Record Reviews

By John Berger,
Special to the Star-Bulletin

Friday, October 18, 1996


Kalapana shines again

Captain Santa Island Music By Kapalana

KALAPANA often seems to get more respect in Japan than here. This whimsically titled album, recorded in Japan, is the sixth for the current quintet - Malani Bilyeu, Mackey Feary, Gaylord Holomalia, D.J. Pratt and Kenji Sano. It finds them once again in fine form.

Bilyeu and Feary shine as always as the primary vocalists and composers. Most of the songs draw on the Japanese perception of Hawaii as a romantic ocean paradise. Feary's "I Need Your Love" and "Be There Now" are beautiful showcase numbers for him; the a capella close to the later is a successful experiment.

"Midnight Sailing" and "Hero Of Mine" are equally appealing spotlight numbers for Bilyeu. The album includes a couple of songs he wrote to order for Japanese commercial projects. They too are substantial even though the "Santa's Island" concept may seem a bit odd lyrically for Americans.

"Strolling On The Seashore" is memorable and beautiful. The emphasis on group harmonies makes it distinctive. Bilyeu and Holomalia share credit as composers.

A single instrumental gives guitarist D.J. Pratt the spotlight.


Sessions Vol. 1 By various artists

LI'L Riki" Sugimoto launches a projected series of local surf music anthologies with a 13-song album and "mini SURF magazine." The good news is that there is plenty of music about surfing being recorded here. The bad news is that local surfers are evidently one of the last bastions of "Jawaiian" cultural plagiarism. Jamaican accents are affected by roughly half the artists. The other creative nadir is found in Leahi's localized rip-off of War's "Summer" - the girls just don't get it.

There are many creative highlights elsewhere. Angel's "Dudes On The Beach" is catchy, contemporary, memorable, and so well put together it far exceeds the usual creative limits of locally recorded mainstream pop.

Monika offers a sweet and fresh take on "I'll Remember You." S.P.U.N.N. ("I Surf!!") and Sudden Rush ("Sudden Session") establish their credentials as creative exponents of local progressive rock and rap. Jeff Rasmussen establishes a new personal best with a memorable arrangement of "Thunder Mountain," and Kapena offers a great example of creative cross-culturalism with a local-reggae ode to "Tumbleland."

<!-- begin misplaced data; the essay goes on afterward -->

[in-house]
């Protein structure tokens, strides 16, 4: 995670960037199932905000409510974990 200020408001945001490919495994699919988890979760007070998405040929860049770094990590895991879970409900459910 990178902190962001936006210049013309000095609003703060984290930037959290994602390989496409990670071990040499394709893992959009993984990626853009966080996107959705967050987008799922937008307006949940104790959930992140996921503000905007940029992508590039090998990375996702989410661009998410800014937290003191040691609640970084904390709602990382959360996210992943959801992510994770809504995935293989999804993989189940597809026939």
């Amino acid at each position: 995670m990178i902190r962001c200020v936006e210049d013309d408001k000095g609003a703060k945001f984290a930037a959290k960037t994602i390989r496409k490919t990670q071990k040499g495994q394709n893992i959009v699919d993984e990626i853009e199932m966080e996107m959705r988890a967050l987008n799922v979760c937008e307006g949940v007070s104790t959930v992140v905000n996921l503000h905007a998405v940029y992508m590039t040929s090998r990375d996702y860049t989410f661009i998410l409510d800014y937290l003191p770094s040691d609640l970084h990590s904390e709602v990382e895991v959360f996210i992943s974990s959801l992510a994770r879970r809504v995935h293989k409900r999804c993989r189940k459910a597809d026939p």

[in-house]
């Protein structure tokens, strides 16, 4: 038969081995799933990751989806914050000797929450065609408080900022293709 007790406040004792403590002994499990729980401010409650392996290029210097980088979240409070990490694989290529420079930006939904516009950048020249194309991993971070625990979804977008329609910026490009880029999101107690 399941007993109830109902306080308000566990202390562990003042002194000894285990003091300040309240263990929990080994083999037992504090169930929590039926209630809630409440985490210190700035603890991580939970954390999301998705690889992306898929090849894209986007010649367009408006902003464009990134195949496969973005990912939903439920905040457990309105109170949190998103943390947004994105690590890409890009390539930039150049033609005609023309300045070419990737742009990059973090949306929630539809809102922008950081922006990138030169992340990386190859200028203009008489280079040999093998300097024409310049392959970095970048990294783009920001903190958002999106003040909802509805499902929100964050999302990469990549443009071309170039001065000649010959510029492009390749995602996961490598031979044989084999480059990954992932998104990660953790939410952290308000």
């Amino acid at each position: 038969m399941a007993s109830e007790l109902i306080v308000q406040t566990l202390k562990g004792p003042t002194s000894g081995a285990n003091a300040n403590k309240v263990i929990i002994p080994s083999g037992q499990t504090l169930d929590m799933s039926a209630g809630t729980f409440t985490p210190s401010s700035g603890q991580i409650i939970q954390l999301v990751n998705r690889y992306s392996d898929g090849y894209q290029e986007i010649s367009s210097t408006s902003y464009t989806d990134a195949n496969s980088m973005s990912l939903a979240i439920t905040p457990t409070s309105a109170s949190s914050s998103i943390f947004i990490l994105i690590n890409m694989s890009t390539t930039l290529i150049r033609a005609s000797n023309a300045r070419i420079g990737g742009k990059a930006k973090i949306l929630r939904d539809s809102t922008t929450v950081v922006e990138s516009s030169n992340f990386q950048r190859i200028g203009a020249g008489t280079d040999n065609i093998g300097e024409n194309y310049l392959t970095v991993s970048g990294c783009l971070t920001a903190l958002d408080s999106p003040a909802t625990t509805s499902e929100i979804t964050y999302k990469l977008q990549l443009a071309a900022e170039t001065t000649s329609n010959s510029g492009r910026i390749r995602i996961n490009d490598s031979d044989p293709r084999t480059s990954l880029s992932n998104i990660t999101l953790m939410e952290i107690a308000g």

"Wiping Out," a comedy number, finds I-94 executive Alan "da Kruzah" Oda back with the Local Boyz with Lanai and Augie T.


Virtual Fleality By Red Flea

POET/MUSICIAN Red Flea teamed with H. Doug Matsumoto to create the year's most unusual local album. Free-form verse accompanied by free-form music was popularized by the "beatniks" of the '50s. Red Flea's enigmatic poems offer intellects many challenging hours attempting to interpret them. The interplay between spoken word and cross-cultural musical nuances contributed by Matsumoto takes the listener in other directions as well. The result is a relaxing but high-intensity mental workout.

It isn't all oblique. Social issues are addressed more directly. "Red Flea hore hore bushi " compares the socio-economics of the plantation system with the service positions offered by the contemporary visitor industry. "Le Mer De La Merde" attacks French colonial imperialism and nuclear testing in the South Pacific.

A booklet , provided for reading along, includes a biography of the artist as cryptic as his work.



John Berger, who has covered the local entertainment scene since 1972, writes reviews of recordings produced by Hawaii artists. See the Star-Bulletin's Home Zone section on Fridays for the latest reviews.

See Record Reviews for some of John Berger's past reviews.




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